Stuff I Learned – Diaphragm Fatigue

The Lead-In:
The Fall semester is rapidly winding down, and my final task is completing a project for Cardiorespiratory Adaptations to Exercise and Environment. Unfortunately, skiing daydreams are interrupting my progress on this project. I love to ski, and the recent cold snap has me thinking about ski trips past and future. Of my various skiing daydreams, I’ve been fondly remembering various backcountry trips in Colorado’s 10th Mountain System.

The air at Uncle Bud’s Hut does not contain a lot of oxygen.
(11.380 feet above sea level)

One dozen years ago, my old friend Steve and I made a late-Winter trip to Uncle Bud’s Hut, which is located at the wheezable altitude of 11,380 feet above sea level.  For some reason I was renewed in my interest in the supposed benefits of Yogic diaphragmatic breathing, and spent most of the 1600+ foot altitude gain focused on diaphragmatic breathing. By the time we arrived at the hut, I was not only hungry and tired, but nearly doubled over in pain. My entire midsection hurt, and the intense pain briefly convinced me there was something wrong with my spleen. While my spleen was OK, my diaphragm wasn’t so happy.

Stuff I’ve Learned:
As it turns out, diaphragm fatigue is very real, and the diaphragm’s central role in respiration means its response to fatigue has an outsized influence on performance. As many of you know, the diaphragm is a muscle, not dissimilar to the hundreds of other muscles in the human body. Muscles get tired, and when they do, they send predictable signals to the brain. Mechanoreceptors in the muscles more or less signal how hard the muscle is working, and metaboreceptors by and large signal how tired the muscle is. When you climb up the side of a mountain, mechanoreceptors and metaboreceptors in your leg muscles send signals to your brain that say “hey, I’m working hard and/or getting tired down here!”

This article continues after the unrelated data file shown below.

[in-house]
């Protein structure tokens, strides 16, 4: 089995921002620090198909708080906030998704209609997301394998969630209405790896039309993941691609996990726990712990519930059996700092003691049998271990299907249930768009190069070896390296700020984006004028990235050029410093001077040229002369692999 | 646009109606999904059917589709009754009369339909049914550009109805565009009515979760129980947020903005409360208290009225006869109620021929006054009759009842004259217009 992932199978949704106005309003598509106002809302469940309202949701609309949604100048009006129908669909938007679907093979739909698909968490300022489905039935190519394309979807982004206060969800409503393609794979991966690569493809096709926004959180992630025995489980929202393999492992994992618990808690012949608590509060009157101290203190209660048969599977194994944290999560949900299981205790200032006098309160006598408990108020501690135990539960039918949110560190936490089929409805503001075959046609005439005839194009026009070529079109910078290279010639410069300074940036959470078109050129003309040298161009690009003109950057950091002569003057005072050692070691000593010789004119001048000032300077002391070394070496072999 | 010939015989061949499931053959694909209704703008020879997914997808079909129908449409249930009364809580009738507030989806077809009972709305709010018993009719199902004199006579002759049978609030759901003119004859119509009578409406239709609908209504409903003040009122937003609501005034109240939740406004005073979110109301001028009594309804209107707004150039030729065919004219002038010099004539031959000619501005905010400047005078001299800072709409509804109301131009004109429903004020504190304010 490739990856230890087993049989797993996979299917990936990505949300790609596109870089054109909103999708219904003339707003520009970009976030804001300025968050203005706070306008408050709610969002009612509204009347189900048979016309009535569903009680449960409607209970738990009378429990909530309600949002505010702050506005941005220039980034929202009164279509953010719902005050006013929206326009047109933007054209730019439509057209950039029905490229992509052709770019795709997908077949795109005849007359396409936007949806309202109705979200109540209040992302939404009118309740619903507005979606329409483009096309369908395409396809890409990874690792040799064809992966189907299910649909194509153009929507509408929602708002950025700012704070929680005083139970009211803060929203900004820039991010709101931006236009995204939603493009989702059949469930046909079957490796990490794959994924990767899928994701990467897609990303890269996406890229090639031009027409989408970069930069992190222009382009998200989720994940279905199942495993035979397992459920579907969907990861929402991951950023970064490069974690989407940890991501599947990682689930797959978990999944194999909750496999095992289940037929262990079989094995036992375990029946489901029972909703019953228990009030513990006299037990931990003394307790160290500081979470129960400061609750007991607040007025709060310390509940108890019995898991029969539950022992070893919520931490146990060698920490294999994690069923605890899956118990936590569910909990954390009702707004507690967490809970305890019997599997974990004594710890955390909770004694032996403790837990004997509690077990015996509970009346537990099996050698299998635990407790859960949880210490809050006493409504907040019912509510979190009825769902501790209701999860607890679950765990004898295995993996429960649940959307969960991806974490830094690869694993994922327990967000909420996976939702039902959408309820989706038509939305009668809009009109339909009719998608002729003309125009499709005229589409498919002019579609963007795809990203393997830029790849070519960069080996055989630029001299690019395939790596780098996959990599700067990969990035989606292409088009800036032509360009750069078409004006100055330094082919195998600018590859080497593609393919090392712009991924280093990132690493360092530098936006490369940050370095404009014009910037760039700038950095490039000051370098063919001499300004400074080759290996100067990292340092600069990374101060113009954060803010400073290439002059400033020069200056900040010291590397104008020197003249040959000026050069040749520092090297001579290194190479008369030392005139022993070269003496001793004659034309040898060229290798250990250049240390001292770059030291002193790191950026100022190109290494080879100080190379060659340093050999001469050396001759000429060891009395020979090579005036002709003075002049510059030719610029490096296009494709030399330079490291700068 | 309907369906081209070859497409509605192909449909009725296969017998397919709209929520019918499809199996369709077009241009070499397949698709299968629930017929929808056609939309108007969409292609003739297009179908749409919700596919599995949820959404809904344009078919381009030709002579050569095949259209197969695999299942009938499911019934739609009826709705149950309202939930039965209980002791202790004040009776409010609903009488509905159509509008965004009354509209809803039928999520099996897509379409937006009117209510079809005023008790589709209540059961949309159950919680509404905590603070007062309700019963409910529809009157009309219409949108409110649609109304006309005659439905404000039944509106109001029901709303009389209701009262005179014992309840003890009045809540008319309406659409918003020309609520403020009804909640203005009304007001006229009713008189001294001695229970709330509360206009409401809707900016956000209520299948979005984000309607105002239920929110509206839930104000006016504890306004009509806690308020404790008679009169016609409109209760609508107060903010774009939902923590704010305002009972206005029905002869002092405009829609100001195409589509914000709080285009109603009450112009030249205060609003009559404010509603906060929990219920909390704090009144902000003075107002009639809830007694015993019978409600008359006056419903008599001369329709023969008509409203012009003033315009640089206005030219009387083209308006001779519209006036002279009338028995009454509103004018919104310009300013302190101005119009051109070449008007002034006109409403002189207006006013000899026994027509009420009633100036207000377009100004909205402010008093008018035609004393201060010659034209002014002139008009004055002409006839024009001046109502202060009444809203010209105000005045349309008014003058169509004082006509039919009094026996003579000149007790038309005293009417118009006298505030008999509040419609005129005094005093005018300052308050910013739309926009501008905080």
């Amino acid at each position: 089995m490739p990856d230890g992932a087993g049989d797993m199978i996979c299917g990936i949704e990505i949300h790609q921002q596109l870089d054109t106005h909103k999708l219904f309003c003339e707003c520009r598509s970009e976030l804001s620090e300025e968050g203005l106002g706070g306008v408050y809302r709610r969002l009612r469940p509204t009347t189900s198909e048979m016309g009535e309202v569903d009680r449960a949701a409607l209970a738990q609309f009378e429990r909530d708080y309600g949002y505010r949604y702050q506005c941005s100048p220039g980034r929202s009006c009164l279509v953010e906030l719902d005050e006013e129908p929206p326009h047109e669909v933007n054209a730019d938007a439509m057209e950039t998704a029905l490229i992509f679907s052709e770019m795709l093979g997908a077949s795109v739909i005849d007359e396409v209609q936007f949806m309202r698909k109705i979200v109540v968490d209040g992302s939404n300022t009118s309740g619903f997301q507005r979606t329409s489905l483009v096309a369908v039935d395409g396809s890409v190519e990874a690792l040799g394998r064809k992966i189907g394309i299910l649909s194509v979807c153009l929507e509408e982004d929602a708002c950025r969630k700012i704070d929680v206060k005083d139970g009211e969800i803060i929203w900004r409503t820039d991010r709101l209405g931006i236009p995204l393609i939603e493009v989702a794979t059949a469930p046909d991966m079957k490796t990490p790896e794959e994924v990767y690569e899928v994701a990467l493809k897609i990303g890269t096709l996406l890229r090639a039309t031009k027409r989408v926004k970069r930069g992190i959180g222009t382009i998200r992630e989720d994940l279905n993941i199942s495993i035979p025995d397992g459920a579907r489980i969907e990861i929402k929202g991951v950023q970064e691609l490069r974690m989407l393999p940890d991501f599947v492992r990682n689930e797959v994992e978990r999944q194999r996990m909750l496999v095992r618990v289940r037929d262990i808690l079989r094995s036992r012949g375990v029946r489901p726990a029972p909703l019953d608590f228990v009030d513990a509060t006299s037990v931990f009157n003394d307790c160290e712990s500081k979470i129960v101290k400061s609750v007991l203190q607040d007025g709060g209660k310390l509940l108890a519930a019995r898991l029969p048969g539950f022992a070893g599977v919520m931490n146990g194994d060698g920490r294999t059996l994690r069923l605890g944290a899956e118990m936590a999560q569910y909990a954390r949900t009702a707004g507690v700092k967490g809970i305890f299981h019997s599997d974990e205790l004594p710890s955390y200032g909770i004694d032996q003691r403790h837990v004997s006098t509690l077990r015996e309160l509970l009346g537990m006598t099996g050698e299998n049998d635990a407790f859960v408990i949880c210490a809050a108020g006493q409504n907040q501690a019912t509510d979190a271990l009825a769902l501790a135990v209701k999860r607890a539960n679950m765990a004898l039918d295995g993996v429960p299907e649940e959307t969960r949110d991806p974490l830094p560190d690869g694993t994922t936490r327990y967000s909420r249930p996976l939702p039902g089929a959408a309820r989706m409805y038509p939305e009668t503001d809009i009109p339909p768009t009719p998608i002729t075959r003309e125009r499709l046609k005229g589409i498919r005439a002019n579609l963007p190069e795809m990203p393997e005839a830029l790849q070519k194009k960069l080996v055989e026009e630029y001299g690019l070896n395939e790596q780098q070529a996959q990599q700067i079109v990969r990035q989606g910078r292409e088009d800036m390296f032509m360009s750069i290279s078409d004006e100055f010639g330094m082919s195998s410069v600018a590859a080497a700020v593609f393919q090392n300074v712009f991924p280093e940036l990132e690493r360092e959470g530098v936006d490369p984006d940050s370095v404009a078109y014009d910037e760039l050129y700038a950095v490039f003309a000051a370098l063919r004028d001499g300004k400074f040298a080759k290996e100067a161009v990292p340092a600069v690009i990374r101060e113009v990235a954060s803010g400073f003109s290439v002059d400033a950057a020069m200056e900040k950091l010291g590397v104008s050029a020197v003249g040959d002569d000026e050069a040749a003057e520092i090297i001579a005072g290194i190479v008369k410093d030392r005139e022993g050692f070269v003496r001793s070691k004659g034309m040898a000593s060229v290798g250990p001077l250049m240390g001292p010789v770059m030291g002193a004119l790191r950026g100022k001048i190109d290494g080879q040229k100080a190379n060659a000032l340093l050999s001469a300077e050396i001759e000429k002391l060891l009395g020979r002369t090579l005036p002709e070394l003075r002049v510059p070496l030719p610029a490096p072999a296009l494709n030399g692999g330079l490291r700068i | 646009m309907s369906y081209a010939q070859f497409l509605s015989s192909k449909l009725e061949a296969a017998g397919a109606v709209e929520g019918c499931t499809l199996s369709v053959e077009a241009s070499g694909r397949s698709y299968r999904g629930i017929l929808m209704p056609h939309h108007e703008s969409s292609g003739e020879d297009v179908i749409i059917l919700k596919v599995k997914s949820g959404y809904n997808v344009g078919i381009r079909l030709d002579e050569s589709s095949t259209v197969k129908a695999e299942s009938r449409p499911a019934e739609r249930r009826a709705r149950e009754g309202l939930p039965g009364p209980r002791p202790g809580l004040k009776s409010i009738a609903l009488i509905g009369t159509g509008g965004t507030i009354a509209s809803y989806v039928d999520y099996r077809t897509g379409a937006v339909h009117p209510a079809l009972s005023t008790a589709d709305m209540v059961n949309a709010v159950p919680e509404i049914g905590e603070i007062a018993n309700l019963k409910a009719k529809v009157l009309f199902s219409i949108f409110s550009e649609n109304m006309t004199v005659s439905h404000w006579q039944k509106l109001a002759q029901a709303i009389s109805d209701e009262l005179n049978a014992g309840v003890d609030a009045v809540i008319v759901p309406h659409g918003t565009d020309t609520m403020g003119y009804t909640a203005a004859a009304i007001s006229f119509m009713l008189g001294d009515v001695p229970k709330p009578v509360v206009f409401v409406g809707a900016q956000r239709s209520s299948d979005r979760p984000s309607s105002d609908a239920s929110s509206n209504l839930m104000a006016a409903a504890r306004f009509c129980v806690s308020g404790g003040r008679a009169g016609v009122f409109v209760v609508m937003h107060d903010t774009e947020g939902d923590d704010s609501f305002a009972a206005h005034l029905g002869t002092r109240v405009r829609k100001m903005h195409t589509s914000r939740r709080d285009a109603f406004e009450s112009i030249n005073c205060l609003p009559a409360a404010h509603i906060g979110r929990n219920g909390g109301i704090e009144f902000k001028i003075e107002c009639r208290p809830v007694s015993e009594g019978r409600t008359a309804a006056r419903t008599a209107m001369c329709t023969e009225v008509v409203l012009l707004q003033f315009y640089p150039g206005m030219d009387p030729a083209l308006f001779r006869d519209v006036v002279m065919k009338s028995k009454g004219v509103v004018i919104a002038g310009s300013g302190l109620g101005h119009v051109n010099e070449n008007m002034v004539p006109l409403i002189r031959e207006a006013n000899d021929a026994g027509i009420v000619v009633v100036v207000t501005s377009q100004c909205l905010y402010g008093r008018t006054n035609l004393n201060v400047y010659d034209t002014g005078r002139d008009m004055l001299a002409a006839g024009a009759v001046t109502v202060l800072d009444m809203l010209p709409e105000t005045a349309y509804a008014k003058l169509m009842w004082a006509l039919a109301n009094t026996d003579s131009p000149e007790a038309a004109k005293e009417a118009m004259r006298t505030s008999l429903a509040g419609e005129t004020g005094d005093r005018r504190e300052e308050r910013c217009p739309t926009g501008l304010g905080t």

My diaphragm hurt during most of this ski trip.

The diaphragm sends similar signals to the brain, though it seems as though the diaphragm talks louder than the other muscles. The diaphragm is richly innervated with metaboreceptors, and when it gets fatigued, the diaphragm loudly and clearly alerts the brain to the increasing work of breathing.

I’d never really considered the work of the muscles associated with breathing, though respiratory muscles may consume more than 10% of your aerobic capacity when you’re climbing up the side of a mountain. That leaves less aerobic capacity for the hardworking legs, which would explain why my legs felt so tired on that trip to Uncle Bud’s Hut. To ensure that I was breathing sufficiently to keep my blood oxygenated, my body automatically diverted blood from my leg muscles and sent this blood to my diaphragm muscle.

What have I learned on the side of the mountain and in the classroom? Don’t spend too much time messing with your breathing! Unless you clearly have a pathological breathing habit and or patterning, your body already knows exactly how to breathe. There are many variables involved (I discussed this in a previous blog that introduces the concept of DFWI), and your clever body keeps track of all those variables automatically.

The human body is really amazing. Again and again I’m awed by its clever adaptations. Your body is an embodiment of this precious human life; I hope that you can all stay physically active, get plenty of rest, connect with community, eat whole foods, and spend some time in silence during this busy time of year!

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